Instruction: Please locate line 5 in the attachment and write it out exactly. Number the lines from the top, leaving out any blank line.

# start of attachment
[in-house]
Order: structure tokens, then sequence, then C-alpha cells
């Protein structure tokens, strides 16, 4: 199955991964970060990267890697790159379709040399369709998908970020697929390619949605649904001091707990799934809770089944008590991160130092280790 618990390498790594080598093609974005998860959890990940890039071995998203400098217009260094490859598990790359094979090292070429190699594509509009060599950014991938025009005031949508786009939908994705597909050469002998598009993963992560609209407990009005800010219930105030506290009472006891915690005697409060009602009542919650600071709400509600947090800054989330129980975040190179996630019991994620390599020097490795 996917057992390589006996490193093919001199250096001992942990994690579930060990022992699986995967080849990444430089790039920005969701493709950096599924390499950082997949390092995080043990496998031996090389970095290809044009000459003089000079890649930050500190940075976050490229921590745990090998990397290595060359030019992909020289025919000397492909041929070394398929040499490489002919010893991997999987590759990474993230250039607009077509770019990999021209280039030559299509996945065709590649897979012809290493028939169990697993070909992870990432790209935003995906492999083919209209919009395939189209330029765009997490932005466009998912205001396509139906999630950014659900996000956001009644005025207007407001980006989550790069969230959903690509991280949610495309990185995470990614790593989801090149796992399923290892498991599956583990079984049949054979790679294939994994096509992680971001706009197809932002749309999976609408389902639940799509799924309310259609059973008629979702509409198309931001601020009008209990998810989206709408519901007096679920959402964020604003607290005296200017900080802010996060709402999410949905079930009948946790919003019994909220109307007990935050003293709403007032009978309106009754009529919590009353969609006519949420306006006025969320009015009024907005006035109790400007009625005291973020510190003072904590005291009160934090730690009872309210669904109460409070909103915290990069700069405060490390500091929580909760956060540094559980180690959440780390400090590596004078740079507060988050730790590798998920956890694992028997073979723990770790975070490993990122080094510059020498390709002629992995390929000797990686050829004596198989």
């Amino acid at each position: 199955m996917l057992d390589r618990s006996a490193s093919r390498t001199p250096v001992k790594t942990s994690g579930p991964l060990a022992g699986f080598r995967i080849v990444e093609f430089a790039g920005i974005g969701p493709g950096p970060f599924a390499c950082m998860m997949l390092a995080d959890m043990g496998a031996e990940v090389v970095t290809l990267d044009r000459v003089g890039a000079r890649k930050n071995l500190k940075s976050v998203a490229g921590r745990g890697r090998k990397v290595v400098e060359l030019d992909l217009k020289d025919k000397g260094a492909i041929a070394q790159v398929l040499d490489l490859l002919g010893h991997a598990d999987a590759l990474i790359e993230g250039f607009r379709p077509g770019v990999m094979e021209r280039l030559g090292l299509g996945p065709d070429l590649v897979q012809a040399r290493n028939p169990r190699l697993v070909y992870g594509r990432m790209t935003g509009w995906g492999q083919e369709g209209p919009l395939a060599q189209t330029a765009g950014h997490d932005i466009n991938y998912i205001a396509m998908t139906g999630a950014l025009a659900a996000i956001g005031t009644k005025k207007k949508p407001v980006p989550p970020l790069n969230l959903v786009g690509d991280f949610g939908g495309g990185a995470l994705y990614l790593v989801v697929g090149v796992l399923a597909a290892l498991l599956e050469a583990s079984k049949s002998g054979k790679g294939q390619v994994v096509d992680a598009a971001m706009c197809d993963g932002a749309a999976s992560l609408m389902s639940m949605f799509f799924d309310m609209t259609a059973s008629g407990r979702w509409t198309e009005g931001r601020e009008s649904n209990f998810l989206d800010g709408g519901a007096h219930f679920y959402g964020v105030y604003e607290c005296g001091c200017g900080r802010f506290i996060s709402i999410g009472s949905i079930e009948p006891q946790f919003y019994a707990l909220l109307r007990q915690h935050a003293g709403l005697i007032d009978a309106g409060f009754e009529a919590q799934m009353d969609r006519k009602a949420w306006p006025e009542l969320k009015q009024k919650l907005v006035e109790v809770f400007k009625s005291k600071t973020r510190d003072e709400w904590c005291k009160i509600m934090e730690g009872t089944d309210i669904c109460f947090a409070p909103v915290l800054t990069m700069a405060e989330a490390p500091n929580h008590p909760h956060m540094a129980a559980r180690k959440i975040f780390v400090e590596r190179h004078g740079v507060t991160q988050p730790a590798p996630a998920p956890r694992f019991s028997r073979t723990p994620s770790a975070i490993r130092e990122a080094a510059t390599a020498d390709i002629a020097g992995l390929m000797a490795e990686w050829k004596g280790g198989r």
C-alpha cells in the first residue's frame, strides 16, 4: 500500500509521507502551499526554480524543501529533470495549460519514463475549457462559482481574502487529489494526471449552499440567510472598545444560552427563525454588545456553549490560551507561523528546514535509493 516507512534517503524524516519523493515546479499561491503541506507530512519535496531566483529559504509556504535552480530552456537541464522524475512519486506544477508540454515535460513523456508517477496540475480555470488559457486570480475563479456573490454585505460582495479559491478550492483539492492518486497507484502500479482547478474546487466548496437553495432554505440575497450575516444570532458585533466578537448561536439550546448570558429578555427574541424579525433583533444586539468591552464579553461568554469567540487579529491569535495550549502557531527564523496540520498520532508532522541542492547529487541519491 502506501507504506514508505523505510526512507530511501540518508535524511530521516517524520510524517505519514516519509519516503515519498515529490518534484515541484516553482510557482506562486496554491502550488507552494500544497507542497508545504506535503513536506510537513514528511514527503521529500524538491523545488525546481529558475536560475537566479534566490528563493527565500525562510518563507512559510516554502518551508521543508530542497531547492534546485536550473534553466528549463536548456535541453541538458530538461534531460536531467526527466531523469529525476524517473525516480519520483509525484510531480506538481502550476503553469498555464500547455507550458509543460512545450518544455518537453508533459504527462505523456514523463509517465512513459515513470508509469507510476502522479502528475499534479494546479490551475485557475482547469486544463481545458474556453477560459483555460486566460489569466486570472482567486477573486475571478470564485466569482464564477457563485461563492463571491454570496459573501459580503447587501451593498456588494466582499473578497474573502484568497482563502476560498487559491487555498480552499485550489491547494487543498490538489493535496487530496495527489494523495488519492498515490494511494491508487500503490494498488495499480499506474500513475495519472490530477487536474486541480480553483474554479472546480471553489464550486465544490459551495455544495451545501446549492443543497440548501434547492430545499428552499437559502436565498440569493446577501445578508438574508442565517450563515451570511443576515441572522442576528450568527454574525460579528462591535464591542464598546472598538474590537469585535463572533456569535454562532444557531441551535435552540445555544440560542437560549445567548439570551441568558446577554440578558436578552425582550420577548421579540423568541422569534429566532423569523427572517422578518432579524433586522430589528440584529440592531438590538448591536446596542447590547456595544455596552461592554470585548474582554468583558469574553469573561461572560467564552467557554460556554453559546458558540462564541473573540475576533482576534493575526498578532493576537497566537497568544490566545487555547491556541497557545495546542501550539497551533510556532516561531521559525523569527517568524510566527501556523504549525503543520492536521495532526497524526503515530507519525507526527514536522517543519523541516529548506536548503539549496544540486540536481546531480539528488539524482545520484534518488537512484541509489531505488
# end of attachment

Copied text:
C-alpha cells in the first residue's frame, strides 16, 4: 500500500509521507502551499526554480524543501529533470495549460519514463475549457462559482481574502487529489494526471449552499440567510472598545444560552427563525454588545456553549490560551507561523528546514535509493 516507512534517503524524516519523493515546479499561491503541506507530512519535496531566483529559504509556504535552480530552456537541464522524475512519486506544477508540454515535460513523456508517477496540475480555470488559457486570480475563479456573490454585505460582495479559491478550492483539492492518486497507484502500479482547478474546487466548496437553495432554505440575497450575516444570532458585533466578537448561536439550546448570558429578555427574541424579525433583533444586539468591552464579553461568554469567540487579529491569535495550549502557531527564523496540520498520532508532522541542492547529487541519491 502506501507504506514508505523505510526512507530511501540518508535524511530521516517524520510524517505519514516519509519516503515519498515529490518534484515541484516553482510557482506562486496554491502550488507552494500544497507542497508545504506535503513536506510537513514528511514527503521529500524538491523545488525546481529558475536560475537566479534566490528563493527565500525562510518563507512559510516554502518551508521543508530542497531547492534546485536550473534553466528549463536548456535541453541538458530538461534531460536531467526527466531523469529525476524517473525516480519520483509525484510531480506538481502550476503553469498555464500547455507550458509543460512545450518544455518537453508533459504527462505523456514523463509517465512513459515513470508509469507510476502522479502528475499534479494546479490551475485557475482547469486544463481545458474556453477560459483555460486566460489569466486570472482567486477573486475571478470564485466569482464564477457563485461563492463571491454570496459573501459580503447587501451593498456588494466582499473578497474573502484568497482563502476560498487559491487555498480552499485550489491547494487543498490538489493535496487530496495527489494523495488519492498515490494511494491508487500503490494498488495499480499506474500513475495519472490530477487536474486541480480553483474554479472546480471553489464550486465544490459551495455544495451545501446549492443543497440548501434547492430545499428552499437559502436565498440569493446577501445578508438574508442565517450563515451570511443576515441572522442576528450568527454574525460579528462591535464591542464598546472598538474590537469585535463572533456569535454562532444557531441551535435552540445555544440560542437560549445567548439570551441568558446577554440578558436578552425582550420577548421579540423568541422569534429566532423569523427572517422578518432579524433586522430589528440584529440592531438590538448591536446596542447590547456595544455596552461592554470585548474582554468583558469574553469573561461572560467564552467557554460556554453559546458558540462564541473573540475576533482576534493575526498578532493576537497566537497568544490566545487555547491556541497557545495546542501550539497551533510556532516561531521559525523569527517568524510566527501556523504549525503543520492536521495532526497524526503515530507519525507526527514536522517543519523541516529548506536548503539549496544540486540536481546531480539528488539524482545520484534518488537512484541509489531505488